Evaluation of passive immune therapies for the oral treatment of cryptosporidiosis
AuthorCama-Lee, Vitaliano Antonio
AdvisorSterling, Charles R.
MetadataShow full item record
PublisherThe University of Arizona.
RightsCopyright © is held by the author. Digital access to this material is made possible by the University Libraries, University of Arizona. Further transmission, reproduction or presentation (such as public display or performance) of protected items is prohibited except with permission of the author.
AbstractCryptosporidium parvum is a ubiquitous parasite affecting a wide range of mammals. In immune competent hosts it causes profuse self-resolving diarrhea. In those with impaired immunity, diarrhea persists while the deficiency prevails because there are no effective therapies available. Previous studies reported the benefits of polyclonal antibodies for treating cryptosporidiosis. Data from preliminary studies supported the anti-parasitic efficacy of bovine and hen egg yolk polyclonal antibody preparations. Preliminary in vivo testing showed significant reductions in the parasite loads (p < 0.05) of animals treated with yolk antibodies when compared to controls. Preparations of anti-C. parvum polyclonal antibodies from human breast milk, bovine colostrum and chicken egg yolks were obtained and tested in vitro for activity and potency and subsequently tested for efficacy in comparative in vivo studies. Hen egg yolk preparations were significantly more efficacious (p < 0.01) and subsequently evaluated in human clinical trials. Analysis of data from the trial showed beneficial therapeutic value and also the need for improvements in the egg yolk formulations. Further work directed towards antibody concentration and lipid reductions were performed. The dilution of egg yolks with water precipitated the lipids and the lipid-reduced supernatant fluids were lyophilized resulting in an enhanced formulation with increased anti-cryptosporidial potency and about 90% reduction in the lipid contents. The efficacy of the enhanced preparations was also tested in vivo with parasite reductions in the order of 90%. Hen egg yolk antibodies could be a valuable component for treating or controlling enteric cryptosporidiosis.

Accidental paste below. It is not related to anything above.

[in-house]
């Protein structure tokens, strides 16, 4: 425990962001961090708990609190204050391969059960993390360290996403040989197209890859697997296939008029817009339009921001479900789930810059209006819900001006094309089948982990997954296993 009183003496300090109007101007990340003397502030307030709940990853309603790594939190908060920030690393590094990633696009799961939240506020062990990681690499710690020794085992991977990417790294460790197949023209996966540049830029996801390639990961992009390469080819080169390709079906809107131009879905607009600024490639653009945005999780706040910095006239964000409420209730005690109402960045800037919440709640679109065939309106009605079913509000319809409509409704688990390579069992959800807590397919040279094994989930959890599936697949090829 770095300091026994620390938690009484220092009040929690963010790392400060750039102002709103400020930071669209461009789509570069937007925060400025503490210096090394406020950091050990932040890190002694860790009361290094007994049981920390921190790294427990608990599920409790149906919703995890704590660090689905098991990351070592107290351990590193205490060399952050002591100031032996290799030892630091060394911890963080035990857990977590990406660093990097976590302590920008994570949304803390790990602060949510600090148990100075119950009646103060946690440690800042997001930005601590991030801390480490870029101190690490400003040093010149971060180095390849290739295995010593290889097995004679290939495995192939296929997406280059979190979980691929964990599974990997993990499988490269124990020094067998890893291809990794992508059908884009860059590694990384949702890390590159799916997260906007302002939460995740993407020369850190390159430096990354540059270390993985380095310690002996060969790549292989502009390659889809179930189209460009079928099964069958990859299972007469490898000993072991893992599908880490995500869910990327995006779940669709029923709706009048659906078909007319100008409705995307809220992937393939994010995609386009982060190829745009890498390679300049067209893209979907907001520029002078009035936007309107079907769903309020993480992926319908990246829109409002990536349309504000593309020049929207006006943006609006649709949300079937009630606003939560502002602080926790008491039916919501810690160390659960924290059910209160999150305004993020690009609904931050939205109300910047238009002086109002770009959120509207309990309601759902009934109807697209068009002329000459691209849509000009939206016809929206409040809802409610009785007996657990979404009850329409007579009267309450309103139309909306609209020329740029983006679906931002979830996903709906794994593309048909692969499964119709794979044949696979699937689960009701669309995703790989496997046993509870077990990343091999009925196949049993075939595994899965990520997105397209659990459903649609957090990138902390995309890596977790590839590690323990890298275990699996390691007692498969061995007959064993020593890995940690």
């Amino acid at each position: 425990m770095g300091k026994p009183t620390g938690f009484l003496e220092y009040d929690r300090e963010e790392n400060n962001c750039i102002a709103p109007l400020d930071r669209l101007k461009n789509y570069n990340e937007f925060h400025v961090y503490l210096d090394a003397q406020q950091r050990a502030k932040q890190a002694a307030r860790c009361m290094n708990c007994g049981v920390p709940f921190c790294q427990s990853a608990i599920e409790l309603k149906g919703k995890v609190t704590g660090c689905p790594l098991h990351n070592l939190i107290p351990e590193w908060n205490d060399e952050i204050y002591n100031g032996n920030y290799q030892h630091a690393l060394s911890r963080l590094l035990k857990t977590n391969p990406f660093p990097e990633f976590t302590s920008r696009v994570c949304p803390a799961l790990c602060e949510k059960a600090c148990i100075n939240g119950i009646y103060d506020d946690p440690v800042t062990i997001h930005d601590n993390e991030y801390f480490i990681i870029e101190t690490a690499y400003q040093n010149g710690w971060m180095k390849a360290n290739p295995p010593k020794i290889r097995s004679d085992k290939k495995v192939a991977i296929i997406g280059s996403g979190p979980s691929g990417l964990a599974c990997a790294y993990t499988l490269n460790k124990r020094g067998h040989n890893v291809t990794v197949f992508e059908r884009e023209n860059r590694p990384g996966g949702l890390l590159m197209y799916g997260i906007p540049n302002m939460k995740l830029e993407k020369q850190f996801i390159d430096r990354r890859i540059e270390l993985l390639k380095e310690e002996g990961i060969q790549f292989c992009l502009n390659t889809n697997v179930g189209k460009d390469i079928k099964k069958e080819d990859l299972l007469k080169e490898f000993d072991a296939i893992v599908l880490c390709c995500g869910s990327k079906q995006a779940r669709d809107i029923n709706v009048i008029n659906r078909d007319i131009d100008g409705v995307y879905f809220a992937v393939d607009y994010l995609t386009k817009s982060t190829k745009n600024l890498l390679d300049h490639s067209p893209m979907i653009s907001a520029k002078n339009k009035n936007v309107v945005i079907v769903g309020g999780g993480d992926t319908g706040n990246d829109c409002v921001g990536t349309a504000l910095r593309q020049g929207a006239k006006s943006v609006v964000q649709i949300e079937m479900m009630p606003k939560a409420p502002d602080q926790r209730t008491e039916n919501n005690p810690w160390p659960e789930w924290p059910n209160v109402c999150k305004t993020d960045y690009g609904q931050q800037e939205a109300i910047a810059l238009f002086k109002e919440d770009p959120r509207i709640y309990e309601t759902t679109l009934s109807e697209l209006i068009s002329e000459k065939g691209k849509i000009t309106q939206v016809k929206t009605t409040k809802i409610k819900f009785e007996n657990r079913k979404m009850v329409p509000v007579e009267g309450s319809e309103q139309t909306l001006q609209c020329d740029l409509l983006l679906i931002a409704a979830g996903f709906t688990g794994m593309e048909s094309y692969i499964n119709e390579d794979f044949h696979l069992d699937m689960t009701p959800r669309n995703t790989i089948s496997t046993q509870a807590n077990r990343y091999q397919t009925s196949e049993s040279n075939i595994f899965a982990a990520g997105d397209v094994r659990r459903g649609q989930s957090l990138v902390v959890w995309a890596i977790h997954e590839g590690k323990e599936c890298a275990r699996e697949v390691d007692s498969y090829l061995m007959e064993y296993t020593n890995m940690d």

Degree ProgramGraduate College
Veterinary Science and Microbiology